Whether you think the PS5 launch line-up is a good one or not, the sheer number of video game releases in November makes for a hectic schedule. From PS5 exclusives like Spider-Man: Miles Morales and Demon’s Souls to quality third-party games like Assassin’s Creed: Valhalla and Cyberpunk 2077, there’s more than enough to play for fans of all genres.
It’s no wonder, then, PlayStation’s upcoming Destruction AllStars fell by the wayside. As a more casual-leaning multiplayer game that focuses on slapstick vehicular combat, it was never likely to prove a must-have purchase during the next-generation console launch week.
Considering that, Sony’s decision to push Destruction AllStars’ launch back to February makes total sense, as does making it available to PS Plus subscribers from day one.
Both of those factors should make a huge difference in helping the game build a sizeable community of players right off the bat: a February release to ensure that Destruction AllStars isn’t swallowed up by all the other huge games releasing alongside the PlayStation 5, while launching as a PS Plus freebie is a strategy we’ve seen prove effective for games like Rocket League in the past.
Quite honestly, it feels like a move that’s rescued Destruction AllStars from a woeful launch given how little it’s been promoted in recent months. I’m certain opening it up for everyone and anyone to play for a low monthly fee will bring in those who were on the fence about picking it up at its initial release date, and maybe even some players who are yet to even hear about it.
As alluded to previously, Rocket League is the classic example of PlayStation Plus success stories. Launching as one of the monthly free games in July 2015 was the catalyst to it becoming one of the most popular games around and a recent free-to-play hit.
The parallels between Destruction AllStars and Rocket League are obvious, but Fall Guys is also just as good an example of what a PS Plus launch can do for a multiplayer game.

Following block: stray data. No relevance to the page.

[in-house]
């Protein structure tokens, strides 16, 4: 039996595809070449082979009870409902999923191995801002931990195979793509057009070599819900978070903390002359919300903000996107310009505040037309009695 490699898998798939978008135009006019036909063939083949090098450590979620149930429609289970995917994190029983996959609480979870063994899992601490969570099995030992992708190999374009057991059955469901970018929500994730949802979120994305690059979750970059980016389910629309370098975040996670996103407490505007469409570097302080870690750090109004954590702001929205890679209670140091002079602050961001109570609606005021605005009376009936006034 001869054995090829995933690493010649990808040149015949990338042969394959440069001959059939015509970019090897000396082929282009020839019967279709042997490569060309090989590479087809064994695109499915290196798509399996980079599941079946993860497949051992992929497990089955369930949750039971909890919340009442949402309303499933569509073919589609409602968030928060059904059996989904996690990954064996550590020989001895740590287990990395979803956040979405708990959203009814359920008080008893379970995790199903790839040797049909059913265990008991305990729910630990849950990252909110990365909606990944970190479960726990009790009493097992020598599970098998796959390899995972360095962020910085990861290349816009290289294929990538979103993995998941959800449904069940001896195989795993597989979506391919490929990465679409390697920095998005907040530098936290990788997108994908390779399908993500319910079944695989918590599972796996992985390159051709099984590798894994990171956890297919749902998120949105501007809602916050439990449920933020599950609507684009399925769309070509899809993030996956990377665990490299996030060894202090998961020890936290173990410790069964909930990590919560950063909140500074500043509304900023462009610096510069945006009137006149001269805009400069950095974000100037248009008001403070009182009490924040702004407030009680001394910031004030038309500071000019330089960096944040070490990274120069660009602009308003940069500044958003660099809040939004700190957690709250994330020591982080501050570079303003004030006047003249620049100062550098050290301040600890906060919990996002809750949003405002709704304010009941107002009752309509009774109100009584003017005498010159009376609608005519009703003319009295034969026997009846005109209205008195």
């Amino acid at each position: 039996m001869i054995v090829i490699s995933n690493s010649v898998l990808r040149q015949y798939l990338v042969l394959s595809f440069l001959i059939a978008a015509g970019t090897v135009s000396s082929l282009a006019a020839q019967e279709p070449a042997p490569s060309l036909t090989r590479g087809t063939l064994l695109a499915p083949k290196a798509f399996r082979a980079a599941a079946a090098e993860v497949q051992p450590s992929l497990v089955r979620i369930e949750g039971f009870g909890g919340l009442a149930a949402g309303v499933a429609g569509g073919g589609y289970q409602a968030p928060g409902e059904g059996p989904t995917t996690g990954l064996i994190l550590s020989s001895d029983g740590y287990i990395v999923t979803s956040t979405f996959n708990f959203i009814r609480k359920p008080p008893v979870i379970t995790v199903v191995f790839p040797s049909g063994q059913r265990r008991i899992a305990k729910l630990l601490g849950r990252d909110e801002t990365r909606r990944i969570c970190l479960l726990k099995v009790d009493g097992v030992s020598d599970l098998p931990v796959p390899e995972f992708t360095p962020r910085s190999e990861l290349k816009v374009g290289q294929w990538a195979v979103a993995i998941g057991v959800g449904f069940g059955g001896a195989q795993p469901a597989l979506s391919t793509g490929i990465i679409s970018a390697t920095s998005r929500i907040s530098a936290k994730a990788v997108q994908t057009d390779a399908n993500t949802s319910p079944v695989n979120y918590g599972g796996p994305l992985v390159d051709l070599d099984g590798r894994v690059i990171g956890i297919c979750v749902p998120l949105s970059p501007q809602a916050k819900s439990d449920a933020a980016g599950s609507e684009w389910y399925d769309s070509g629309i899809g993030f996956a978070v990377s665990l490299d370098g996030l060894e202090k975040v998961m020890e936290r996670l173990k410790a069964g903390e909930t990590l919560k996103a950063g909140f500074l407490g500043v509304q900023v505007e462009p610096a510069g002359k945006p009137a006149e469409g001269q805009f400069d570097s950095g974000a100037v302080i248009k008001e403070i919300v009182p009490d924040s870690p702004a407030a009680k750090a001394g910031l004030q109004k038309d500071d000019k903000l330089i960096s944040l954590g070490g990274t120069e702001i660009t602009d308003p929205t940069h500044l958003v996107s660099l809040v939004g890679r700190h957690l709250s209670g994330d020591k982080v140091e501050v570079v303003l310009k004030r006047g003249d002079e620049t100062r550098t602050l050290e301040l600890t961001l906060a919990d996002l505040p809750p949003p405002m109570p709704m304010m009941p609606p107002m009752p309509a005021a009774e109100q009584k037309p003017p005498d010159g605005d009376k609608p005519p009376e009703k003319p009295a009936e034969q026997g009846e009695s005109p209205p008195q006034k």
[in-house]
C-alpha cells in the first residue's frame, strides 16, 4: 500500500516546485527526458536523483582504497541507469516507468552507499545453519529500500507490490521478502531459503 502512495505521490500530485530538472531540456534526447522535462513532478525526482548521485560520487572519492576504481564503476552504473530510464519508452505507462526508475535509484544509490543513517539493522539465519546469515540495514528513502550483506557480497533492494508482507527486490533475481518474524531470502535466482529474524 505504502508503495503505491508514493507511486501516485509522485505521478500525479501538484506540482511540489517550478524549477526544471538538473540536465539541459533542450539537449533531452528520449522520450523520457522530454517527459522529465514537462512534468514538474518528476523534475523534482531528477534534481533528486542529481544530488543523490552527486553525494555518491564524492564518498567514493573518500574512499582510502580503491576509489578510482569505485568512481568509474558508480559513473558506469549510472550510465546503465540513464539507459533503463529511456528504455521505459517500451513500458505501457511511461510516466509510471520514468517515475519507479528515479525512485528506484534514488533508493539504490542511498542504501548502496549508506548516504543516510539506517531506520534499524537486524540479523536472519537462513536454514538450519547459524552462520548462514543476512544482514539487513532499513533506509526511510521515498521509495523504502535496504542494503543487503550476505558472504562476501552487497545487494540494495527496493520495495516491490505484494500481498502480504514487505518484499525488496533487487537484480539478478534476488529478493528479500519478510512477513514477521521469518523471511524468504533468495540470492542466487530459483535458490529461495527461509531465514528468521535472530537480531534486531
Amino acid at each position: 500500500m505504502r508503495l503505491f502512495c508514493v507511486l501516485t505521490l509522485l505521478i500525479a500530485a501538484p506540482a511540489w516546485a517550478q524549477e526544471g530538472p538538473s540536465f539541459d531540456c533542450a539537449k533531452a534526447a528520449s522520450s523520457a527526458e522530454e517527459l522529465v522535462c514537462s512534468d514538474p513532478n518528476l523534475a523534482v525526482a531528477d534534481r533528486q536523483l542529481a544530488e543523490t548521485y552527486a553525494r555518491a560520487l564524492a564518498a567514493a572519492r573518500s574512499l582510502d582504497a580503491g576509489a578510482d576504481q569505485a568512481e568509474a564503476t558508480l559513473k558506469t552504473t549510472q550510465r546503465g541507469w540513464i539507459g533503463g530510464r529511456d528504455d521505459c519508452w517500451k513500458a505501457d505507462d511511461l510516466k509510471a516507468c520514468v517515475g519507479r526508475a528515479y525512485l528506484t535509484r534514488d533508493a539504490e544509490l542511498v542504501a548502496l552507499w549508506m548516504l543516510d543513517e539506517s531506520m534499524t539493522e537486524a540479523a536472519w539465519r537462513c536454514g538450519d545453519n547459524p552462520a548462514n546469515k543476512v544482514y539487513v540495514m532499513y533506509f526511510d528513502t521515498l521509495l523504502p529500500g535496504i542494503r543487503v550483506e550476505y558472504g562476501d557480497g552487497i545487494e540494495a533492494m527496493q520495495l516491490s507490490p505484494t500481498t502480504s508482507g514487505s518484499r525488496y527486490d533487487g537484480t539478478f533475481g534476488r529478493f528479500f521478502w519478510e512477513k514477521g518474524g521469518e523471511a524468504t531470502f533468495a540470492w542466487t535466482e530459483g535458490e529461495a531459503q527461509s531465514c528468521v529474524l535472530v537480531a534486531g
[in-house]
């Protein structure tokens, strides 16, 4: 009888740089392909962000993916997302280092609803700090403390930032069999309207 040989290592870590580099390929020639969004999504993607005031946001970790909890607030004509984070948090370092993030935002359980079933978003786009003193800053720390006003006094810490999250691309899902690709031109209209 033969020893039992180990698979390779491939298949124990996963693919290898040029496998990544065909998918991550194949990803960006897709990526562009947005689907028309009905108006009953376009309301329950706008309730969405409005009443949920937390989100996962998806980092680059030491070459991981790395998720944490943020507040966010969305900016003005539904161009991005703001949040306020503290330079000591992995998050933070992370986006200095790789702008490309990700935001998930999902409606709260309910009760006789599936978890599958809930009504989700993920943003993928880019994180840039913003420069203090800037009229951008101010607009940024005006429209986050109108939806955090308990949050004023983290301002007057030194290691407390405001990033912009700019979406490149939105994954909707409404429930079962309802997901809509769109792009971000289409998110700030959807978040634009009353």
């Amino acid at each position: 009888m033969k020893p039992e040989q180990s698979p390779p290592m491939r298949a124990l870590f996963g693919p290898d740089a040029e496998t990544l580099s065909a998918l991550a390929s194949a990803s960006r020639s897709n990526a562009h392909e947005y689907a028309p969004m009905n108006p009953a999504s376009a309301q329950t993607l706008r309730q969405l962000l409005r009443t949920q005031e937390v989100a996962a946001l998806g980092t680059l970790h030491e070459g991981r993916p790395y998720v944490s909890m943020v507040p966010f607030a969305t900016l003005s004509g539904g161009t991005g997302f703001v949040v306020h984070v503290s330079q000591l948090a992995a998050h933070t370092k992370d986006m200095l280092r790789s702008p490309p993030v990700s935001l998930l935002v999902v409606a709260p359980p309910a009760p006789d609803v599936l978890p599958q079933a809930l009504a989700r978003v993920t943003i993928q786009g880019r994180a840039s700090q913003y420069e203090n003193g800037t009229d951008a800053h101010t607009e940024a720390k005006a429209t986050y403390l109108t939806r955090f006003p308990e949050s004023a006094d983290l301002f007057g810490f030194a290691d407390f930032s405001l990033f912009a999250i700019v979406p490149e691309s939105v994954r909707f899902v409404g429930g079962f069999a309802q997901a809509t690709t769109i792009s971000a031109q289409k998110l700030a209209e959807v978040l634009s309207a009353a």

For developers, it seems as though as long as there’s an original idea and a fun gameplay loop, there’s always that chance it can go and prove a huge hit if there are enough people playing it. Giving the game away for free is potentially a short-term loss for a long-term gain.
Sony seems to understand this too. In a PS Blog post today, Pete Smith, the publisher’s Director of Product Development, explained:
“Destruction AllStars is a multiplayer game that’s at its best when you’re competing with gamers online from all around the world. We want as many people as possible to experience the mayhem on PS5, and what better way to do that than to provide the game to our PlayStation Plus members?”
Sony clearly knows what the deal is and understands that a PS5 launch date release, especially at a $70 price point, would be sending Destruction AllStars out to die.
Yes, it’s disappointing that the PlayStation 5 will have fewer substantial, next-gen exclusive games at launch, with a remake of an 11 year old game being the only one left, but there’s more than enough to pick up the slack. I’m sure the likes of Miles Morales will take advantage of the console’s new features and prove its power, even with a PS4 version launching alongside it.
Even if you were sold on it already, moving Destruction AllStars out of the busiest week of the year and giving it a chance to build a passionate player base from the get go will put it in a great spot to succeed, and certainly a better one than keeping it as a PS5 launch game would have done.
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